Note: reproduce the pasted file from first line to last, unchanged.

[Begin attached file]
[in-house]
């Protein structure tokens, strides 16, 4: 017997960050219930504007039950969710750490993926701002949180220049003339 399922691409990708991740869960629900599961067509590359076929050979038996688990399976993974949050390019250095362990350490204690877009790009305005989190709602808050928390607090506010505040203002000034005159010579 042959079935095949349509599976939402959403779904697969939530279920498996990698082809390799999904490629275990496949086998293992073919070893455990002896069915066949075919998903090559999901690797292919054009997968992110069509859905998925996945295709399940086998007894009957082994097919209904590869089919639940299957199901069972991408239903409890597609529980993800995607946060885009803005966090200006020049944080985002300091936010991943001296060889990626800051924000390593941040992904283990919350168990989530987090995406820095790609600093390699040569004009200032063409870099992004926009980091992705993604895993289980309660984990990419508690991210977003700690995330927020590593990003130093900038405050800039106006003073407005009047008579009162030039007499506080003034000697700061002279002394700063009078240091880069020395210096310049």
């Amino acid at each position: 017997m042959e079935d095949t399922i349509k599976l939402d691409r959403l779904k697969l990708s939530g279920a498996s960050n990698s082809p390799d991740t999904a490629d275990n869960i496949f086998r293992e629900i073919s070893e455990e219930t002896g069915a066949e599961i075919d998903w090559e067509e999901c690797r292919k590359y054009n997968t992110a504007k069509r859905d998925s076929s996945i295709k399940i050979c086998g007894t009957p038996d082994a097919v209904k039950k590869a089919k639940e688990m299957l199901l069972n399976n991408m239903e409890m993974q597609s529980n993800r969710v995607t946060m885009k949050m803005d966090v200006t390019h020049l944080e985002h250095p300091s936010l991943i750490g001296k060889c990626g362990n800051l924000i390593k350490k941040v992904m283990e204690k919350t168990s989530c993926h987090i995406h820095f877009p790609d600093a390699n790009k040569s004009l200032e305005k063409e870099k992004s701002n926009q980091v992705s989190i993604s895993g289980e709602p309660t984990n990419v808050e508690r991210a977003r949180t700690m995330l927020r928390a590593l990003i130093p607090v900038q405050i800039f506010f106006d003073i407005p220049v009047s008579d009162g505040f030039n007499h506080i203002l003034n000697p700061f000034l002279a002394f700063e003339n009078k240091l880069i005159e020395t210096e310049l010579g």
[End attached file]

[in-house]
């Protein structure tokens, strides 16, 4: 017997960050219930504007039950969710750490993926701002949180220049003339 399922691409990708991740869960629900599961067509590359076929050979038996688990399976993974949050390019250095362990350490204690877009790009305005989190709602808050928390607090506010505040203002000034005159010579 042959079935095949349509599976939402959403779904697969939530279920498996990698082809390799999904490629275990496949086998293992073919070893455990002896069915066949075919998903090559999901690797292919054009997968992110069509859905998925996945295709399940086998007894009957082994097919209904590869089919639940299957199901069972991408239903409890597609529980993800995607946060885009803005966090200006020049944080985002300091936010991943001296060889990626800051924000390593941040992904283990919350168990989530987090995406820095790609600093390699040569004009200032063409870099992004926009980091992705993604895993289980309660984990990419508690991210977003700690995330927020590593990003130093900038405050800039106006003073407005009047008579009162030039007499506080003034000697700061002279002394700063009078240091880069020395210096310049």
């Amino acid at each position: 017997m042959e079935d095949t399922i349509k599976l939402d691409r959403l779904k697969l990708s939530g279920a498996s960050n990698s082809p390799d991740t999904a490629d275990n869960i496949f086998r293992e629900i073919s070893e455990e219930t002896g069915a066949e599961i075919d998903w090559e067509e999901c690797r292919k590359y054009n997968t992110a504007k069509r859905d998925s076929s996945i295709k399940i050979c086998g007894t009957p038996d082994a097919v209904k039950k590869a089919k639940e688990m299957l199901l069972n399976n991408m239903e409890m993974q597609s529980n993800r969710v995607t946060m885009k949050m803005d966090v200006t390019h020049l944080e985002h250095p300091s936010l991943i750490g001296k060889c990626g362990n800051l924000i390593k350490k941040v992904m283990e204690k919350t168990s989530c993926h987090i995406h820095f877009p790609d600093a390699n790009k040569s004009l200032e305005k063409e870099k992004s701002n926009q980091v992705s989190i993604s895993g289980e709602p309660t984990n990419v808050e508690r991210a977003r949180t700690m995330l927020r928390a590593l990003i130093p607090v900038q405050i800039f506010f106006d003073i407005p220049v009047s008579d009162g505040f030039n007499h506080i203002l003034n000697p700061f000034l002279a002394f700063e003339n009078k240091l880069i005159e020395t210096e310049l010579g």